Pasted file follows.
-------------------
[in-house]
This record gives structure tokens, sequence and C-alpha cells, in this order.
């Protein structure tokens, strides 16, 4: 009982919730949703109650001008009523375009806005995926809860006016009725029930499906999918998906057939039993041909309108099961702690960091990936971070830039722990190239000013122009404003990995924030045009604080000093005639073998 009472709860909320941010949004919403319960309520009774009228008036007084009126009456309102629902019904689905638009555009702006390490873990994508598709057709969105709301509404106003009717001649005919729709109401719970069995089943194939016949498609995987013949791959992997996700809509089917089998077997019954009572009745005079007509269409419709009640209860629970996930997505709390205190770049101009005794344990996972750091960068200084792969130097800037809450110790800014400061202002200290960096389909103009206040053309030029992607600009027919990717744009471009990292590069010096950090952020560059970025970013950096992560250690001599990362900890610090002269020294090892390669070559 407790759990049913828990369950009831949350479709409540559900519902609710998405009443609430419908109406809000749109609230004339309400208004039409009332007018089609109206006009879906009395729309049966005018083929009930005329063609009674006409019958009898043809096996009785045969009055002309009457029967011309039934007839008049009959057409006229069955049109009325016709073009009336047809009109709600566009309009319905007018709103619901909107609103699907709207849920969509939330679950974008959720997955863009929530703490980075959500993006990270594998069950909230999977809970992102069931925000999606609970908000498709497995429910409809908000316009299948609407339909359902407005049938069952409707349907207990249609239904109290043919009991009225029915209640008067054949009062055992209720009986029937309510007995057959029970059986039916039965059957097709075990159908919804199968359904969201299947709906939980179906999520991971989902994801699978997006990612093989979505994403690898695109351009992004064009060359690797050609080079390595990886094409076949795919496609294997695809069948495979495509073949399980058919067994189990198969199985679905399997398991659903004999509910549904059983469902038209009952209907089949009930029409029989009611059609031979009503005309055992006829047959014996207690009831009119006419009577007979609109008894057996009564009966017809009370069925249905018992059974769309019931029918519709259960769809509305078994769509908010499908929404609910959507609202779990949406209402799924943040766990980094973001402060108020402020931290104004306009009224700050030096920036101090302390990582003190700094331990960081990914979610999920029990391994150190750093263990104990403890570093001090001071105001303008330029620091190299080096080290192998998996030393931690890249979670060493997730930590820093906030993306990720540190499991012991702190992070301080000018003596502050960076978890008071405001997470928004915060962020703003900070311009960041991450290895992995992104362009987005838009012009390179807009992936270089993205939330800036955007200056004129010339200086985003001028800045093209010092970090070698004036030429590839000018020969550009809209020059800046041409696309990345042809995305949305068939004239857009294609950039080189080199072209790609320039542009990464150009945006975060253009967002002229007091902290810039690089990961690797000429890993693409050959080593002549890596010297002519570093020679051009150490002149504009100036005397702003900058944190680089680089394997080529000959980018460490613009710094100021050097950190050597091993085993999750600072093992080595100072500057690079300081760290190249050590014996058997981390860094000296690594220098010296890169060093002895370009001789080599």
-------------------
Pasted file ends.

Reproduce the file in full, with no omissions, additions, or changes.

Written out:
[in-house]
This record gives structure tokens, sequence and C-alpha cells, in this order.
């Protein structure tokens, strides 16, 4: 009982919730949703109650001008009523375009806005995926809860006016009725029930499906999918998906057939039993041909309108099961702690960091990936971070830039722990190239000013122009404003990995924030045009604080000093005639073998 009472709860909320941010949004919403319960309520009774009228008036007084009126009456309102629902019904689905638009555009702006390490873990994508598709057709969105709301509404106003009717001649005919729709109401719970069995089943194939016949498609995987013949791959992997996700809509089917089998077997019954009572009745005079007509269409419709009640209860629970996930997505709390205190770049101009005794344990996972750091960068200084792969130097800037809450110790800014400061202002200290960096389909103009206040053309030029992607600009027919990717744009471009990292590069010096950090952020560059970025970013950096992560250690001599990362900890610090002269020294090892390669070559 407790759990049913828990369950009831949350479709409540559900519902609710998405009443609430419908109406809000749109609230004339309400208004039409009332007018089609109206006009879906009395729309049966005018083929009930005329063609009674006409019958009898043809096996009785045969009055002309009457029967011309039934007839008049009959057409006229069955049109009325016709073009009336047809009109709600566009309009319905007018709103619901909107609103699907709207849920969509939330679950974008959720997955863009929530703490980075959500993006990270594998069950909230999977809970992102069931925000999606609970908000498709497995429910409809908000316009299948609407339909359902407005049938069952409707349907207990249609239904109290043919009991009225029915209640008067054949009062055992209720009986029937309510007995057959029970059986039916039965059957097709075990159908919804199968359904969201299947709906939980179906999520991971989902994801699978997006990612093989979505994403690898695109351009992004064009060359690797050609080079390595990886094409076949795919496609294997695809069948495979495509073949399980058919067994189990198969199985679905399997398991659903004999509910549904059983469902038209009952209907089949009930029409029989009611059609031979009503005309055992006829047959014996207690009831009119006419009577007979609109008894057996009564009966017809009370069925249905018992059974769309019931029918519709259960769809509305078994769509908010499908929404609910959507609202779990949406209402799924943040766990980094973001402060108020402020931290104004306009009224700050030096920036101090302390990582003190700094331990960081990914979610999920029990391994150190750093263990104990403890570093001090001071105001303008330029620091190299080096080290192998998996030393931690890249979670060493997730930590820093906030993306990720540190499991012991702190992070301080000018003596502050960076978890008071405001997470928004915060962020703003900070311009960041991450290895992995992104362009987005838009012009390179807009992936270089993205939330800036955007200056004129010339200086985003001028800045093209010092970090070698004036030429590839000018020969550009809209020059800046041409696309990345042809995305949305068939004239857009294609950039080189080199072209790609320039542009990464150009945006975060253009967002002229007091902290810039690089990961690797000429890993693409050959080593002549890596010297002519570093020679051009150490002149504009100036005397702003900058944190680089680089394997080529000959980018460490613009710094100021050097950190050597091993085993999750600072093992080595100072500057690079300081760290190249050590014996058997981390860094000296690594220098010296890169060093002895370009001789080599």